@Richard Schmidt 12 Sep
To take these points one at a time:
1. Closed doors? It is a matter of record that the terms of Article 20 of the Tobacco Products Directive were negotiated behind closed doors: firstly, as a hastily contrived amendment hammered out in closed political group meetings in the week before before the 8 Oct 2013 plenary. Secondly in a closed 'trilogue' process that ran from October to December 2013, with most of the agreement on e-cigarette happening late in December, with all relevant documents classified Limité. The proposals that now make up Article 20 of the directive have not been subject to rigorous justification, options appraisal or consultation - and the normal processes of national parliament scrutiny were bypassed.
2. Scientific basis? A group of Europe's most credible experts in these subjects wrote to the Commission to protest that the science based used was completely flawed. Their letter: Scientific errors in the Tobacco Products Directive is well worth a read, and has never received an adequate response (17 January 2014)
3. Legal basis. In EU law the science and law are linked. The directive is supposed to be justified as enabling free movement of goods, subject to high levels of health protection. So a justification is required to show that any impediment of free movement of good is justified with reference to health protection. At the same time the measures have to be 'proportionate', 'non-discriminatory' and have adequate legal base. In addition the EU legislature is required to consult etc on new legislation - something it didn't do. Many of the measures in the TPD fail these tests. However, no definitive judgement can be made on that until the ECJ hears a judicial review. This is likely - one company has mounted challenge and it is likely that the high court will refer the case to the ECJ on 6 October. If you want an idea of where the legal vulnerabilities lie, please look here: Flawed science, irregular procedure, unlawful measures - http://www.clivebates.com/?p=1846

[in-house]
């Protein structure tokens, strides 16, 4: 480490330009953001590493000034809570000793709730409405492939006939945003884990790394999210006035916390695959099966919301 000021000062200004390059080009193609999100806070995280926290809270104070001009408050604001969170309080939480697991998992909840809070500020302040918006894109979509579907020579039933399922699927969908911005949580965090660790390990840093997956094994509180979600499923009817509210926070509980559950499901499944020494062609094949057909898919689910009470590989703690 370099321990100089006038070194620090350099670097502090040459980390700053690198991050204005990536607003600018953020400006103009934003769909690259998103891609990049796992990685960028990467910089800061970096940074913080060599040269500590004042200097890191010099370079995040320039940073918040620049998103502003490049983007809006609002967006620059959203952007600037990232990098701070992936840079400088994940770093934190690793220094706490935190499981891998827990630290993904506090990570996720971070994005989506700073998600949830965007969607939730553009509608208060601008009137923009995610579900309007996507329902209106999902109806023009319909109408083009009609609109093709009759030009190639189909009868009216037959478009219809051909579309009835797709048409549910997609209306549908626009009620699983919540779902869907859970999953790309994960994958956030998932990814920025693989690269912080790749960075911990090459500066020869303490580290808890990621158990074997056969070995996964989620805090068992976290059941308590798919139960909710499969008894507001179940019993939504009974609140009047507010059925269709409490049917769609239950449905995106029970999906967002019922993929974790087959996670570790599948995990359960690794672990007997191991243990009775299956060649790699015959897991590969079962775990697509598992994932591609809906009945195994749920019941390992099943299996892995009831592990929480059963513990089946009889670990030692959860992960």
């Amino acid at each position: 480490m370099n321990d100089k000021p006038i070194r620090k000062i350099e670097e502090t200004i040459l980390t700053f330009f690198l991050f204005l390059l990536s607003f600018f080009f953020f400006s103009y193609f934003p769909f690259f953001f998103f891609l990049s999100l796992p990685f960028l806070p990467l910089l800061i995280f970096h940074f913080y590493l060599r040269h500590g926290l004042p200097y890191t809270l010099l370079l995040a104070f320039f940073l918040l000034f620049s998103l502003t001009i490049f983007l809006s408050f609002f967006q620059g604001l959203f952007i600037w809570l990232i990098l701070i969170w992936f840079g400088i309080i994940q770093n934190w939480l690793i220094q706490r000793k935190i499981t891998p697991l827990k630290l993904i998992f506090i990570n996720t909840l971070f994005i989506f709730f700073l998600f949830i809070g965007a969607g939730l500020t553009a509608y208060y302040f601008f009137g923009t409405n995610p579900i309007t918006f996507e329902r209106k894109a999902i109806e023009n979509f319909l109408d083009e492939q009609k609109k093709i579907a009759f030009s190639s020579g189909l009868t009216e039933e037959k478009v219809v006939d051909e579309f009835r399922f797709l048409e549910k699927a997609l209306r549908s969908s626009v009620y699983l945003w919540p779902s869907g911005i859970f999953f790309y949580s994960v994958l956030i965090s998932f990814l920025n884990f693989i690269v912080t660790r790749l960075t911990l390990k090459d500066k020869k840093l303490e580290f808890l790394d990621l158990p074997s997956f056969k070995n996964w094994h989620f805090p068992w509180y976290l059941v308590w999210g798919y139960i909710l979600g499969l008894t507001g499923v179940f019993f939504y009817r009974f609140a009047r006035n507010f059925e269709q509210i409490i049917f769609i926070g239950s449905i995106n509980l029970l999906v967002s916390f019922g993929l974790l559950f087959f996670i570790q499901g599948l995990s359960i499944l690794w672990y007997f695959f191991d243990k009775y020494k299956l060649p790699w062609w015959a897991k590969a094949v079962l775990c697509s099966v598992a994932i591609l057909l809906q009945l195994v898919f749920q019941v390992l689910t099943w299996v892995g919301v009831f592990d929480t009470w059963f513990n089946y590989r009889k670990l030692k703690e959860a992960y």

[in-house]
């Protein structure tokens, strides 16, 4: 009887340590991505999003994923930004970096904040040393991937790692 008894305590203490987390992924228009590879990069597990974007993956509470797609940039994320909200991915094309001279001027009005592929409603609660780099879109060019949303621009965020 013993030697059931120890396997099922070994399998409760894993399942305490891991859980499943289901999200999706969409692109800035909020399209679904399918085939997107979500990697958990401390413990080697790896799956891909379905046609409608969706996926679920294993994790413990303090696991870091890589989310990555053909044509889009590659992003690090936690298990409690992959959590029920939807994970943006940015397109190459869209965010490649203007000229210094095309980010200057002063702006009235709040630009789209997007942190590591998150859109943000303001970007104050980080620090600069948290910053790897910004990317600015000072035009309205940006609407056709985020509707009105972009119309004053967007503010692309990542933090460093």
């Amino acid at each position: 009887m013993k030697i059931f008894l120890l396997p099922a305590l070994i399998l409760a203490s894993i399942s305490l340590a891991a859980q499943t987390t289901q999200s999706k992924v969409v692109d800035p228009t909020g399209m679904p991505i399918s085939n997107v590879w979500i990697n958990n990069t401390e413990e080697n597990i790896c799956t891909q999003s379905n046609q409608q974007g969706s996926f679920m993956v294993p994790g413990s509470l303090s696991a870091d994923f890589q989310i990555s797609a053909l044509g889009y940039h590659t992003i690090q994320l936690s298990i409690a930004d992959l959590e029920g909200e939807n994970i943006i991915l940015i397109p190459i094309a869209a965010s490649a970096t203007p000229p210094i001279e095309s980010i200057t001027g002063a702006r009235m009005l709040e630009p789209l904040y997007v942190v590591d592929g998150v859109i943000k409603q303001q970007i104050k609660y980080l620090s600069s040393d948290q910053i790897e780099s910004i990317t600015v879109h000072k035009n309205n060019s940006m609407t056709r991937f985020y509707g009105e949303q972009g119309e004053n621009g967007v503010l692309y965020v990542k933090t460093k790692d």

4. It is not that everything in the TPD is wrong - and it is quite right to insist on pharmaceutical grade nicotine, excipients and purity standards. It is fine to classify them as medicines when they are sold with a medical therapeutic claim, though this hardly ever happens.
5. Most products are not bought or sold as medicines and manufacturers generally don't make claims about treating or preventing disease that would bring these products into the classification of 'medicines by presentation'.
6. Much PR effort goes into demonising nicotine - but although it is the addictive agent in e-cigarettes its risks are quite low at the concentrations and exposures typical of e-cigarette use. There is an extensive literature on this, and of course nicotine is sold in licensed NRT products, with relative light warnings and contraindications. It will always be better to use nicotine from an e-cigarette than to smoke.
7. It would be better not to classify and regulate these products as either tobacco or medical. They are neither. Consumer protection legislation (some of which is mentioned in the comment) would provide most safeguards necessary - and specific standards could be applied to require, inter alia, pharma grade ingredients, child resistant containers, purity standards etc. Marketing restrictions similar to those applied to alcohol would be more appropriate than the total ban applied to tobacco.
The reality is that the EU has, through a wholly inadequate process, contrived regulation that it arbitrary, counter-productive, and discriminatory. Some how they have made it easier to put cigarettes on the market. Through unjustified restrictions that provide no health benefits they weakened a competitor to smoking, even though all informed opinion is considers the risk 95-100% lower than smoking.